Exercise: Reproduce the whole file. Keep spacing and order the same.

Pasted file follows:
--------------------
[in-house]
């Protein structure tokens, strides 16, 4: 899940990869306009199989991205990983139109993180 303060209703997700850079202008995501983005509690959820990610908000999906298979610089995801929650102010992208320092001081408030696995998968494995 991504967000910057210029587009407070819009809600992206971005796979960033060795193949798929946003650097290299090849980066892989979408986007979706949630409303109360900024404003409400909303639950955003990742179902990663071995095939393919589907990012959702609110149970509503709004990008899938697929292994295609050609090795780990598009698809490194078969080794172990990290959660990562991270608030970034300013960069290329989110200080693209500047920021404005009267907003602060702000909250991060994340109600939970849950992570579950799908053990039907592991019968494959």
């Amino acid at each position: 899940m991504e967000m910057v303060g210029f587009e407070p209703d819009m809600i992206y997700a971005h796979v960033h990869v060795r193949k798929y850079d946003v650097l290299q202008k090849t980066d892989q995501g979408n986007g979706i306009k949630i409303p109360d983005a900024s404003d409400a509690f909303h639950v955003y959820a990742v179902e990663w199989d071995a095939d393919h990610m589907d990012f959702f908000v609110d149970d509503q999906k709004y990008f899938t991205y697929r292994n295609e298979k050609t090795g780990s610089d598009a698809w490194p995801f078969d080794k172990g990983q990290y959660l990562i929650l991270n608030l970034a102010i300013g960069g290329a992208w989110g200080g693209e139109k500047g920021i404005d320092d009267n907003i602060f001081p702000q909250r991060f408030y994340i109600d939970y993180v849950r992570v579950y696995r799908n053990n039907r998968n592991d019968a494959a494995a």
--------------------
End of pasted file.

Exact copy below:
[in-house]
């Protein structure tokens, strides 16, 4: 899940990869306009199989991205990983139109993180 303060209703997700850079202008995501983005509690959820990610908000999906298979610089995801929650102010992208320092001081408030696995998968494995 991504967000910057210029587009407070819009809600992206971005796979960033060795193949798929946003650097290299090849980066892989979408986007979706949630409303109360900024404003409400909303639950955003990742179902990663071995095939393919589907990012959702609110149970509503709004990008899938697929292994295609050609090795780990598009698809490194078969080794172990990290959660990562991270608030970034300013960069290329989110200080693209500047920021404005009267907003602060702000909250991060994340109600939970849950992570579950799908053990039907592991019968494959």
């Amino acid at each position: 899940m991504e967000m910057v303060g210029f587009e407070p209703d819009m809600i992206y997700a971005h796979v960033h990869v060795r193949k798929y850079d946003v650097l290299q202008k090849t980066d892989q995501g979408n986007g979706i306009k949630i409303p109360d983005a900024s404003d409400a509690f909303h639950v955003y959820a990742v179902e990663w199989d071995a095939d393919h990610m589907d990012f959702f908000v609110d149970d509503q999906k709004y990008f899938t991205y697929r292994n295609e298979k050609t090795g780990s610089d598009a698809w490194p995801f078969d080794k172990g990983q990290y959660l990562i929650l991270n608030l970034a102010i300013g960069g290329a992208w989110g200080g693209e139109k500047g920021i404005d320092d009267n907003i602060f001081p702000q909250r991060f408030y994340i109600d939970y993180v849950r992570v579950y696995r799908n053990n039907r998968n592991d019968a494959a494995a």